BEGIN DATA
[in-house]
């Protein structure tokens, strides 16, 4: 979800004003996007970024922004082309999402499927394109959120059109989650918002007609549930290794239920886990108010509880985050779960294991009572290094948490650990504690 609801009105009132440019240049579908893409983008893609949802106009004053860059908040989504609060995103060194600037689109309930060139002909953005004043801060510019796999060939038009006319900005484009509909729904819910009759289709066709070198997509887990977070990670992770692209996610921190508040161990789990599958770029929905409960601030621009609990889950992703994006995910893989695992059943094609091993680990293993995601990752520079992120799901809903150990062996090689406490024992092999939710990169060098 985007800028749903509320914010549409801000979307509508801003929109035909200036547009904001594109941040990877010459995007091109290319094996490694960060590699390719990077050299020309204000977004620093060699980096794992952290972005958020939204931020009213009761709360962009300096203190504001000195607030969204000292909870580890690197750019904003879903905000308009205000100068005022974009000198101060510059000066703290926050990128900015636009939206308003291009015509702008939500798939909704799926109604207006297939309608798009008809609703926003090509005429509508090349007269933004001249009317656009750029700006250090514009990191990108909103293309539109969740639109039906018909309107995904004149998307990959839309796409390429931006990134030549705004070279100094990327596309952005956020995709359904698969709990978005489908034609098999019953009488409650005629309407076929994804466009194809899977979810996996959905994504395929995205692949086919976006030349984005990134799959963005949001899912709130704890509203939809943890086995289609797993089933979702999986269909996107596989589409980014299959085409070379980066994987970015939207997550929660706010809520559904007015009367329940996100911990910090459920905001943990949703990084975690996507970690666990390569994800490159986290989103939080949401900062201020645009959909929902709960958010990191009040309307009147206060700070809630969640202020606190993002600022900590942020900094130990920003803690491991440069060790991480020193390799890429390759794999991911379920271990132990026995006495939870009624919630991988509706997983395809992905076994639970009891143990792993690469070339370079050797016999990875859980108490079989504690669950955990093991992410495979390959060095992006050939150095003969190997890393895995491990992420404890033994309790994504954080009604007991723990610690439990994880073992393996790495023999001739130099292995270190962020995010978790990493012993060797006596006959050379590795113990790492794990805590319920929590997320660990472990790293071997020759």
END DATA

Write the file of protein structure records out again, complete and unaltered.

[in-house]
């Protein structure tokens, strides 16, 4: 979800004003996007970024922004082309999402499927394109959120059109989650918002007609549930290794239920886990108010509880985050779960294991009572290094948490650990504690 609801009105009132440019240049579908893409983008893609949802106009004053860059908040989504609060995103060194600037689109309930060139002909953005004043801060510019796999060939038009006319900005484009509909729904819910009759289709066709070198997509887990977070990670992770692209996610921190508040161990789990599958770029929905409960601030621009609990889950992703994006995910893989695992059943094609091993680990293993995601990752520079992120799901809903150990062996090689406490024992092999939710990169060098 985007800028749903509320914010549409801000979307509508801003929109035909200036547009904001594109941040990877010459995007091109290319094996490694960060590699390719990077050299020309204000977004620093060699980096794992952290972005958020939204931020009213009761709360962009300096203190504001000195607030969204000292909870580890690197750019904003879903905000308009205000100068005022974009000198101060510059000066703290926050990128900015636009939206308003291009015509702008939500798939909704799926109604207006297939309608798009008809609703926003090509005429509508090349007269933004001249009317656009750029700006250090514009990191990108909103293309539109969740639109039906018909309107995904004149998307990959839309796409390429931006990134030549705004070279100094990327596309952005956020995709359904698969709990978005489908034609098999019953009488409650005629309407076929994804466009194809899977979810996996959905994504395929995205692949086919976006030349984005990134799959963005949001899912709130704890509203939809943890086995289609797993089933979702999986269909996107596989589409980014299959085409070379980066994987970015939207997550929660706010809520559904007015009367329940996100911990910090459920905001943990949703990084975690996507970690666990390569994800490159986290989103939080949401900062201020645009959909929902709960958010990191009040309307009147206060700070809630969640202020606190993002600022900590942020900094130990920003803690491991440069060790991480020193390799890429390759794999991911379920271990132990026995006495939870009624919630991988509706997983395809992905076994639970009891143990792993690469070339370079050797016999990875859980108490079989504690669950955990093991992410495979390959060095992006050939150095003969190997890393895995491990992420404890033994309790994504954080009604007991723990610690439990994880073992393996790495023999001739130099292995270190962020995010978790990493012993060797006596006959050379590795113990790492794990805590319920929590997320660990472990790293071997020759």